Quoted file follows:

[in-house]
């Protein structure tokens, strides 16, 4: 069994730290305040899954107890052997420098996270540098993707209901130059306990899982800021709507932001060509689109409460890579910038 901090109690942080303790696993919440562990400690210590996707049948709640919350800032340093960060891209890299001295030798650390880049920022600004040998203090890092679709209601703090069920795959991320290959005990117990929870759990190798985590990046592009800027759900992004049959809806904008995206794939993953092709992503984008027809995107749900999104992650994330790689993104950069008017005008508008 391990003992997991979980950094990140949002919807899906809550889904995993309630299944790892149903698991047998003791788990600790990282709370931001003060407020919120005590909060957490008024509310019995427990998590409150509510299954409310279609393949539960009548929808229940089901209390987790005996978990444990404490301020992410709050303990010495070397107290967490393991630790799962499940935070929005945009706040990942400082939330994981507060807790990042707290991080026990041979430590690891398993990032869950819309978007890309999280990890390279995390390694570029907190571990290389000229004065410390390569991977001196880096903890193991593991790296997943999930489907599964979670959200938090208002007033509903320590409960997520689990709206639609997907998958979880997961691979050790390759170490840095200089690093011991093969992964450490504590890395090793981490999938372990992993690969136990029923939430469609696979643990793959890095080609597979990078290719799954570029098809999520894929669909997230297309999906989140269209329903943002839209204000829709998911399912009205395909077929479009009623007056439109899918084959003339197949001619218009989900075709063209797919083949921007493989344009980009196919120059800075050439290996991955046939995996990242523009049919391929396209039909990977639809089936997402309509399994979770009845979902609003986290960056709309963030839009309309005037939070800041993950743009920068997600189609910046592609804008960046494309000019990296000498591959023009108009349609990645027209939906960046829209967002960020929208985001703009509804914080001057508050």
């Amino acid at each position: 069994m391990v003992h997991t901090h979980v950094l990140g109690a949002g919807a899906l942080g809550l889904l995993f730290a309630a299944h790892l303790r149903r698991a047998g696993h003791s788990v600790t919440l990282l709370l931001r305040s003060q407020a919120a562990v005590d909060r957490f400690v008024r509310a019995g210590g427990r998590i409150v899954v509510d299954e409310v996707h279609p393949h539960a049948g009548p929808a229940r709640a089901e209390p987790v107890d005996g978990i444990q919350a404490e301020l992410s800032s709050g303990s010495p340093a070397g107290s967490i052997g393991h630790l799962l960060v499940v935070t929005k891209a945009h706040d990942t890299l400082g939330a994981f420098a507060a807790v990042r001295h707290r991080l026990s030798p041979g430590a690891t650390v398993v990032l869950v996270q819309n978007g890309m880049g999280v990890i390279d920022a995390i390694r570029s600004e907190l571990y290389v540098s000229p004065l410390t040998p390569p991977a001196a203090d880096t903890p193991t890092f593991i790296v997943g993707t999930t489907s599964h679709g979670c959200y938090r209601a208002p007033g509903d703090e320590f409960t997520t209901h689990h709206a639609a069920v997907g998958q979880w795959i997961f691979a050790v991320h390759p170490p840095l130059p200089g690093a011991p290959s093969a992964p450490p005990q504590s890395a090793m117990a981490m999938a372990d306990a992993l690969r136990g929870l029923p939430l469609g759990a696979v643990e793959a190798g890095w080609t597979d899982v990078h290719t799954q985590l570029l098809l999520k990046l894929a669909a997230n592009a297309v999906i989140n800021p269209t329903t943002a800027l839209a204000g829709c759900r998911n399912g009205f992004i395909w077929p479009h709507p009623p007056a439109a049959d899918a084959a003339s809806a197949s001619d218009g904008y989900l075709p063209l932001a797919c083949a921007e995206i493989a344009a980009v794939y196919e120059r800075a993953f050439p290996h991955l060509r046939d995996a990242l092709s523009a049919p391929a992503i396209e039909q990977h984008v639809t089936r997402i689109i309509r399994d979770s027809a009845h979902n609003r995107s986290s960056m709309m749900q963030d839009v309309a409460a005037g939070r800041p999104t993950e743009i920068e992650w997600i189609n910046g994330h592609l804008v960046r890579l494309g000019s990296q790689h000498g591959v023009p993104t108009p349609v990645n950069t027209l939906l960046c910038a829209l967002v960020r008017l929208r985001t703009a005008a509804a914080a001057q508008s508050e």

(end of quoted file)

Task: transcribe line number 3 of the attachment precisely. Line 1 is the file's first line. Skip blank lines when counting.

């Amino acid at each position: 069994m391990v003992h997991t901090h979980v950094l990140g109690a949002g919807a899906l942080g809550l889904l995993f730290a309630a299944h790892l303790r149903r698991a047998g696993h003791s788990v600790t919440l990282l709370l931001r305040s003060q407020a919120a562990v005590d909060r957490f400690v008024r509310a019995g210590g427990r998590i409150v899954v509510d299954e409310v996707h279609p393949h539960a049948g009548p929808a229940r709640a089901e209390p987790v107890d005996g978990i444990q919350a404490e301020l992410s800032s709050g303990s010495p340093a070397g107290s967490i052997g393991h630790l799962l960060v499940v935070t929005k891209a945009h706040d990942t890299l400082g939330a994981f420098a507060a807790v990042r001295h707290r991080l026990s030798p041979g430590a690891t650390v398993v990032l869950v996270q819309n978007g890309m880049g999280v990890i390279d920022a995390i390694r570029s600004e907190l571990y290389v540098s000229p004065l410390t040998p390569p991977a001196a203090d880096t903890p193991t890092f593991i790296v997943g993707t999930t489907s599964h679709g979670c959200y938090r209601a208002p007033g509903d703090e320590f409960t997520t209901h689990h709206a639609a069920v997907g998958q979880w795959i997961f691979a050790v991320h390759p170490p840095l130059p200089g690093a011991p290959s093969a992964p450490p005990q504590s890395a090793m117990a981490m999938a372990d306990a992993l690969r136990g929870l029923p939430l469609g759990a696979v643990e793959a190798g890095w080609t597979d899982v990078h290719t799954q985590l570029l098809l999520k990046l894929a669909a997230n592009a297309v999906i989140n800021p269209t329903t943002a800027l839209a204000g829709c759900r998911n399912g009205f992004i395909w077929p479009h709507p009623p007056a439109a049959d899918a084959a003339s809806a197949s001619d218009g904008y989900l075709p063209l932001a797919c083949a921007e995206i493989a344009a980009v794939y196919e120059r800075a993953f050439p290996h991955l060509r046939d995996a990242l092709s523009a049919p391929a992503i396209e039909q990977h984008v639809t089936r997402i689109i309509r399994d979770s027809a009845h979902n609003r995107s986290s960056m709309m749900q963030d839009v309309a409460a005037g939070r800041p999104t993950e743009i920068e992650w997600i189609n910046g994330h592609l804008v960046r890579l494309g000019s990296q790689h000498g591959v023009p993104t108009p349609v990645n950069t027209l939906l960046c910038a829209l967002v960020r008017l929208r985001t703009a005008a509804a914080a001057q508008s508050e």